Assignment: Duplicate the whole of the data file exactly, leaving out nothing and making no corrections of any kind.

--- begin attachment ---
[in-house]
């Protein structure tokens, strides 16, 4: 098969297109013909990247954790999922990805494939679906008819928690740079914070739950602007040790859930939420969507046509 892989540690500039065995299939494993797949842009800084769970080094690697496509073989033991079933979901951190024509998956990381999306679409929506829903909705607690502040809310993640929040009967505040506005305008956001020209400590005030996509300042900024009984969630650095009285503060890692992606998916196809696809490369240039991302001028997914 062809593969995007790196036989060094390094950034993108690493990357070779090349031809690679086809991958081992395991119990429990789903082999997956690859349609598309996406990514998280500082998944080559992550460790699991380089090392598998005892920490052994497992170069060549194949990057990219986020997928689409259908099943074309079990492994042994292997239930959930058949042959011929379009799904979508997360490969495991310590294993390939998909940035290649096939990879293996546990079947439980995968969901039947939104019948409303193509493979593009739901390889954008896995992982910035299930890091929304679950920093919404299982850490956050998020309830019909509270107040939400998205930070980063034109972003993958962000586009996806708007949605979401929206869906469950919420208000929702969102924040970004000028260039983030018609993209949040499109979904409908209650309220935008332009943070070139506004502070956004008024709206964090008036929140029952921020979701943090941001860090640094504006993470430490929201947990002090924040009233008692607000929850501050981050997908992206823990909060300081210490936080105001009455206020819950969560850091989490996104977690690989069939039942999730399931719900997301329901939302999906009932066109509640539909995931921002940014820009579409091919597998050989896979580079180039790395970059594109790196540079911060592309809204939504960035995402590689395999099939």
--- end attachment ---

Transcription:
[in-house]
């Protein structure tokens, strides 16, 4: 098969297109013909990247954790999922990805494939679906008819928690740079914070739950602007040790859930939420969507046509 892989540690500039065995299939494993797949842009800084769970080094690697496509073989033991079933979901951190024509998956990381999306679409929506829903909705607690502040809310993640929040009967505040506005305008956001020209400590005030996509300042900024009984969630650095009285503060890692992606998916196809696809490369240039991302001028997914 062809593969995007790196036989060094390094950034993108690493990357070779090349031809690679086809991958081992395991119990429990789903082999997956690859349609598309996406990514998280500082998944080559992550460790699991380089090392598998005892920490052994497992170069060549194949990057990219986020997928689409259908099943074309079990492994042994292997239930959930058949042959011929379009799904979508997360490969495991310590294993390939998909940035290649096939990879293996546990079947439980995968969901039947939104019948409303193509493979593009739901390889954008896995992982910035299930890091929304679950920093919404299982850490956050998020309830019909509270107040939400998205930070980063034109972003993958962000586009996806708007949605979401929206869906469950919420208000929702969102924040970004000028260039983030018609993209949040499109979904409908209650309220935008332009943070070139506004502070956004008024709206964090008036929140029952921020979701943090941001860090640094504006993470430490929201947990002090924040009233008692607000929850501050981050997908992206823990909060300081210490936080105001009455206020819950969560850091989490996104977690690989069939039942999730399931719900997301329901939302999906009932066109509640539909995931921002940014820009579409091919597998050989896979580079180039790395970059594109790196540079911060592309809204939504960035995402590689395999099939």